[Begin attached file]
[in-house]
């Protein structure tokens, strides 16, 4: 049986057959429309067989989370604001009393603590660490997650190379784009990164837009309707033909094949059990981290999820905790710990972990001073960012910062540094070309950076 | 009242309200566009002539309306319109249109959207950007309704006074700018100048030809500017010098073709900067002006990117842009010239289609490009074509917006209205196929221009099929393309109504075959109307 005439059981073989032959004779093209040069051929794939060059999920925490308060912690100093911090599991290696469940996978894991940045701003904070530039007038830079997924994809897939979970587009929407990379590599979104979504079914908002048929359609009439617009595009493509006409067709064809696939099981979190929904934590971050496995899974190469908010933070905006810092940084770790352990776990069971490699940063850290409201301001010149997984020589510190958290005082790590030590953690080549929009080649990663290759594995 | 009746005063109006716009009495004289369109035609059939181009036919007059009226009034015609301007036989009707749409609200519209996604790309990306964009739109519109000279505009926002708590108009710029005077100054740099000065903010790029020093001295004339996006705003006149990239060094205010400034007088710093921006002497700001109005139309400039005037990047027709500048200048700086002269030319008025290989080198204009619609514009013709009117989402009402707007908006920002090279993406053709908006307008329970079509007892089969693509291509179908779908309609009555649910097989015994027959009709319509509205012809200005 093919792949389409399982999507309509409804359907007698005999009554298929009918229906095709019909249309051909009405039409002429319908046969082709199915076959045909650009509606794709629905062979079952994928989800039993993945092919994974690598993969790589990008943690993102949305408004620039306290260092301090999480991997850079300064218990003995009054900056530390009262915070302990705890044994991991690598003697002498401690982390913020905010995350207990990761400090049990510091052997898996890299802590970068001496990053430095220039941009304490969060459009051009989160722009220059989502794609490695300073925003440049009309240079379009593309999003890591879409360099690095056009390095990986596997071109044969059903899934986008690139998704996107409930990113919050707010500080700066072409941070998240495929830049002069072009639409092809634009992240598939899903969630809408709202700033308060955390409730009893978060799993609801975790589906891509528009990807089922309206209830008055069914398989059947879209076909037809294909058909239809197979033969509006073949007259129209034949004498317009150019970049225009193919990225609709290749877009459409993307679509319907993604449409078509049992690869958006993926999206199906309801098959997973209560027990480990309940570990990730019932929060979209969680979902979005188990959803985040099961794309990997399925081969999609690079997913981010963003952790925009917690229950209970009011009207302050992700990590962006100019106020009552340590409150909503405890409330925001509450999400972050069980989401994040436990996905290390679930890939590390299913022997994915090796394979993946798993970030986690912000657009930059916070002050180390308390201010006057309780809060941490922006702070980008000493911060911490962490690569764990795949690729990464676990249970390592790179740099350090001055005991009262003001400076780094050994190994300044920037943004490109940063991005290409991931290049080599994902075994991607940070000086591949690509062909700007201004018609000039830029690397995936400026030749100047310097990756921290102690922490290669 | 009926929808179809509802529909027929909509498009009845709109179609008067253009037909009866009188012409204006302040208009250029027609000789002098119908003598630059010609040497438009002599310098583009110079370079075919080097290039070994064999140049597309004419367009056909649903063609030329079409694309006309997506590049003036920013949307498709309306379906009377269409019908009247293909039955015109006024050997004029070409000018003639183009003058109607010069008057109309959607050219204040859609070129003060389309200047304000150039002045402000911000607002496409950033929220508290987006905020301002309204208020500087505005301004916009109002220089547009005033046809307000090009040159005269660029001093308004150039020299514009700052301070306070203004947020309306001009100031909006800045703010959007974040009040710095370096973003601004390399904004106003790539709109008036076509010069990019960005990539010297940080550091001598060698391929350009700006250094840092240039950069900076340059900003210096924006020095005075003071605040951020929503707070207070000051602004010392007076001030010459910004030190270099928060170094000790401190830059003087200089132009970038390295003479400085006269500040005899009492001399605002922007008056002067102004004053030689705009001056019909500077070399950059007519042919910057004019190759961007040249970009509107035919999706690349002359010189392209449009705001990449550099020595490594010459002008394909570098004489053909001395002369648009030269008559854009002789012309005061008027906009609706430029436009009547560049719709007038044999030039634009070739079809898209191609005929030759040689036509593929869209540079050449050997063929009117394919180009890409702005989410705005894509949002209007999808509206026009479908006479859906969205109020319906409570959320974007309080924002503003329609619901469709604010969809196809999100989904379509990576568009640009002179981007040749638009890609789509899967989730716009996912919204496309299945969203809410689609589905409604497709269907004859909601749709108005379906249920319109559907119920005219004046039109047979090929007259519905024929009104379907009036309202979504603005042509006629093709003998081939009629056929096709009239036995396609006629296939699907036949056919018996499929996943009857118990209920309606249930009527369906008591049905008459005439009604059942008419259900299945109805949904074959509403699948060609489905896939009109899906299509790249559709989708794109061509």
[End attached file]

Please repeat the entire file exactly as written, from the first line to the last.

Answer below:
[in-house]
């Protein structure tokens, strides 16, 4: 049986057959429309067989989370604001009393603590660490997650190379784009990164837009309707033909094949059990981290999820905790710990972990001073960012910062540094070309950076 | 009242309200566009002539309306319109249109959207950007309704006074700018100048030809500017010098073709900067002006990117842009010239289609490009074509917006209205196929221009099929393309109504075959109307 005439059981073989032959004779093209040069051929794939060059999920925490308060912690100093911090599991290696469940996978894991940045701003904070530039007038830079997924994809897939979970587009929407990379590599979104979504079914908002048929359609009439617009595009493509006409067709064809696939099981979190929904934590971050496995899974190469908010933070905006810092940084770790352990776990069971490699940063850290409201301001010149997984020589510190958290005082790590030590953690080549929009080649990663290759594995 | 009746005063109006716009009495004289369109035609059939181009036919007059009226009034015609301007036989009707749409609200519209996604790309990306964009739109519109000279505009926002708590108009710029005077100054740099000065903010790029020093001295004339996006705003006149990239060094205010400034007088710093921006002497700001109005139309400039005037990047027709500048200048700086002269030319008025290989080198204009619609514009013709009117989402009402707007908006920002090279993406053709908006307008329970079509007892089969693509291509179908779908309609009555649910097989015994027959009709319509509205012809200005 093919792949389409399982999507309509409804359907007698005999009554298929009918229906095709019909249309051909009405039409002429319908046969082709199915076959045909650009509606794709629905062979079952994928989800039993993945092919994974690598993969790589990008943690993102949305408004620039306290260092301090999480991997850079300064218990003995009054900056530390009262915070302990705890044994991991690598003697002498401690982390913020905010995350207990990761400090049990510091052997898996890299802590970068001496990053430095220039941009304490969060459009051009989160722009220059989502794609490695300073925003440049009309240079379009593309999003890591879409360099690095056009390095990986596997071109044969059903899934986008690139998704996107409930990113919050707010500080700066072409941070998240495929830049002069072009639409092809634009992240598939899903969630809408709202700033308060955390409730009893978060799993609801975790589906891509528009990807089922309206209830008055069914398989059947879209076909037809294909058909239809197979033969509006073949007259129209034949004498317009150019970049225009193919990225609709290749877009459409993307679509319907993604449409078509049992690869958006993926999206199906309801098959997973209560027990480990309940570990990730019932929060979209969680979902979005188990959803985040099961794309990997399925081969999609690079997913981010963003952790925009917690229950209970009011009207302050992700990590962006100019106020009552340590409150909503405890409330925001509450999400972050069980989401994040436990996905290390679930890939590390299913022997994915090796394979993946798993970030986690912000657009930059916070002050180390308390201010006057309780809060941490922006702070980008000493911060911490962490690569764990795949690729990464676990249970390592790179740099350090001055005991009262003001400076780094050994190994300044920037943004490109940063991005290409991931290049080599994902075994991607940070000086591949690509062909700007201004018609000039830029690397995936400026030749100047310097990756921290102690922490290669 | 009926929808179809509802529909027929909509498009009845709109179609008067253009037909009866009188012409204006302040208009250029027609000789002098119908003598630059010609040497438009002599310098583009110079370079075919080097290039070994064999140049597309004419367009056909649903063609030329079409694309006309997506590049003036920013949307498709309306379906009377269409019908009247293909039955015109006024050997004029070409000018003639183009003058109607010069008057109309959607050219204040859609070129003060389309200047304000150039002045402000911000607002496409950033929220508290987006905020301002309204208020500087505005301004916009109002220089547009005033046809307000090009040159005269660029001093308004150039020299514009700052301070306070203004947020309306001009100031909006800045703010959007974040009040710095370096973003601004390399904004106003790539709109008036076509010069990019960005990539010297940080550091001598060698391929350009700006250094840092240039950069900076340059900003210096924006020095005075003071605040951020929503707070207070000051602004010392007076001030010459910004030190270099928060170094000790401190830059003087200089132009970038390295003479400085006269500040005899009492001399605002922007008056002067102004004053030689705009001056019909500077070399950059007519042919910057004019190759961007040249970009509107035919999706690349002359010189392209449009705001990449550099020595490594010459002008394909570098004489053909001395002369648009030269008559854009002789012309005061008027906009609706430029436009009547560049719709007038044999030039634009070739079809898209191609005929030759040689036509593929869209540079050449050997063929009117394919180009890409702005989410705005894509949002209007999808509206026009479908006479859906969205109020319906409570959320974007309080924002503003329609619901469709604010969809196809999100989904379509990576568009640009002179981007040749638009890609789509899967989730716009996912919204496309299945969203809410689609589905409604497709269907004859909601749709108005379906249920319109559907119920005219004046039109047979090929007259519905024929009104379907009036309202979504603005042509006629093709003998081939009629056929096709009239036995396609006629296939699907036949056919018996499929996943009857118990209920309606249930009527369906008591049905008459005439009604059942008419259900299945109805949904074959509403699948060609489905896939009109899906299509790249559709989708794109061509």